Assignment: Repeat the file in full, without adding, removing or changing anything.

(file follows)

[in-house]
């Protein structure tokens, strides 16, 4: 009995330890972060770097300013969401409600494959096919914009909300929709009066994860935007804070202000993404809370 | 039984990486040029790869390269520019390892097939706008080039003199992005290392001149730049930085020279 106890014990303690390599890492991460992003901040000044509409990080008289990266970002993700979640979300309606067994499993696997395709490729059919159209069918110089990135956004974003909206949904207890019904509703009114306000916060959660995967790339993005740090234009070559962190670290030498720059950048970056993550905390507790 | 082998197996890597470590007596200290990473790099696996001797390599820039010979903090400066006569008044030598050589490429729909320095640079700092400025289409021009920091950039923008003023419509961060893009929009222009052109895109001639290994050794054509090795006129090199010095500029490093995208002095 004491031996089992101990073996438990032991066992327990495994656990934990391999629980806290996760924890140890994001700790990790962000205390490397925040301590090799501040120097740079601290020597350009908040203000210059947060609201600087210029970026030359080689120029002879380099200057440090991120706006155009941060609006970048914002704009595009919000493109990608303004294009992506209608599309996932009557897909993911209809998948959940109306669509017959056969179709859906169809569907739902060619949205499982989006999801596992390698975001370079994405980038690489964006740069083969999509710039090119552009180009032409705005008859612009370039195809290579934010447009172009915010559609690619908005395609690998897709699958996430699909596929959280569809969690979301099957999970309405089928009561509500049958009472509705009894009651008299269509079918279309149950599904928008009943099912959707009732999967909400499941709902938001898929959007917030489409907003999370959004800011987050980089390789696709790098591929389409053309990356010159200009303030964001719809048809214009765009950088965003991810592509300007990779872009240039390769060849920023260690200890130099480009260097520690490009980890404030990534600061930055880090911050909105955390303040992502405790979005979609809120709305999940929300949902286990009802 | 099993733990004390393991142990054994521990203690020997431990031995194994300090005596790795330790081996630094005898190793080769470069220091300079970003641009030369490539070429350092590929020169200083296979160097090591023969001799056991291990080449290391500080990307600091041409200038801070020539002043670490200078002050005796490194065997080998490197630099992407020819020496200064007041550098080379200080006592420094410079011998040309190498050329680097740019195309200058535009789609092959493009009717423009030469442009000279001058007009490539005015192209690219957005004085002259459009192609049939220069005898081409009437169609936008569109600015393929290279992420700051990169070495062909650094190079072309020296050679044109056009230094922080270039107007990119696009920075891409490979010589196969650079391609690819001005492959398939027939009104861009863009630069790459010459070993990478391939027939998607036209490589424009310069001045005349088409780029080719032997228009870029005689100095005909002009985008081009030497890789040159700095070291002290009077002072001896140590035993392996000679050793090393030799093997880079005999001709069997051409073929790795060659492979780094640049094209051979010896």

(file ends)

[in-house]
């Protein structure tokens, strides 16, 4: 009995330890972060770097300013969401409600494959096919914009909300929709009066994860935007804070202000993404809370 | 039984990486040029790869390269520019390892097939706008080039003199992005290392001149730049930085020279 106890014990303690390599890492991460992003901040000044509409990080008289990266970002993700979640979300309606067994499993696997395709490729059919159209069918110089990135956004974003909206949904207890019904509703009114306000916060959660995967790339993005740090234009070559962190670290030498720059950048970056993550905390507790 | 082998197996890597470590007596200290990473790099696996001797390599820039010979903090400066006569008044030598050589490429729909320095640079700092400025289409021009920091950039923008003023419509961060893009929009222009052109895109001639290994050794054509090795006129090199010095500029490093995208002095 004491031996089992101990073996438990032991066992327990495994656990934990391999629980806290996760924890140890994001700790990790962000205390490397925040301590090799501040120097740079601290020597350009908040203000210059947060609201600087210029970026030359080689120029002879380099200057440090991120706006155009941060609006970048914002704009595009919000493109990608303004294009992506209608599309996932009557897909993911209809998948959940109306669509017959056969179709859906169809569907739902060619949205499982989006999801596992390698975001370079994405980038690489964006740069083969999509710039090119552009180009032409705005008859612009370039195809290579934010447009172009915010559609690619908005395609690998897709699958996430699909596929959280569809969690979301099957999970309405089928009561509500049958009472509705009894009651008299269509079918279309149950599904928008009943099912959707009732999967909400499941709902938001898929959007917030489409907003999370959004800011987050980089390789696709790098591929389409053309990356010159200009303030964001719809048809214009765009950088965003991810592509300007990779872009240039390769060849920023260690200890130099480009260097520690490009980890404030990534600061930055880090911050909105955390303040992502405790979005979609809120709305999940929300949902286990009802 | 099993733990004390393991142990054994521990203690020997431990031995194994300090005596790795330790081996630094005898190793080769470069220091300079970003641009030369490539070429350092590929020169200083296979160097090591023969001799056991291990080449290391500080990307600091041409200038801070020539002043670490200078002050005796490194065997080998490197630099992407020819020496200064007041550098080379200080006592420094410079011998040309190498050329680097740019195309200058535009789609092959493009009717423009030469442009000279001058007009490539005015192209690219957005004085002259459009192609049939220069005898081409009437169609936008569109600015393929290279992420700051990169070495062909650094190079072309020296050679044109056009230094922080270039107007990119696009920075891409490979010589196969650079391609690819001005492959398939027939009104861009863009630069790459010459070993990478391939027939998607036209490589424009310069001045005349088409780029080719032997228009870029005689100095005909002009985008081009030497890789040159700095070291002290009077002072001896140590035993392996000679050793090393030799093997880079005999001709069997051409073929790795060659492979780094640049094209051979010896």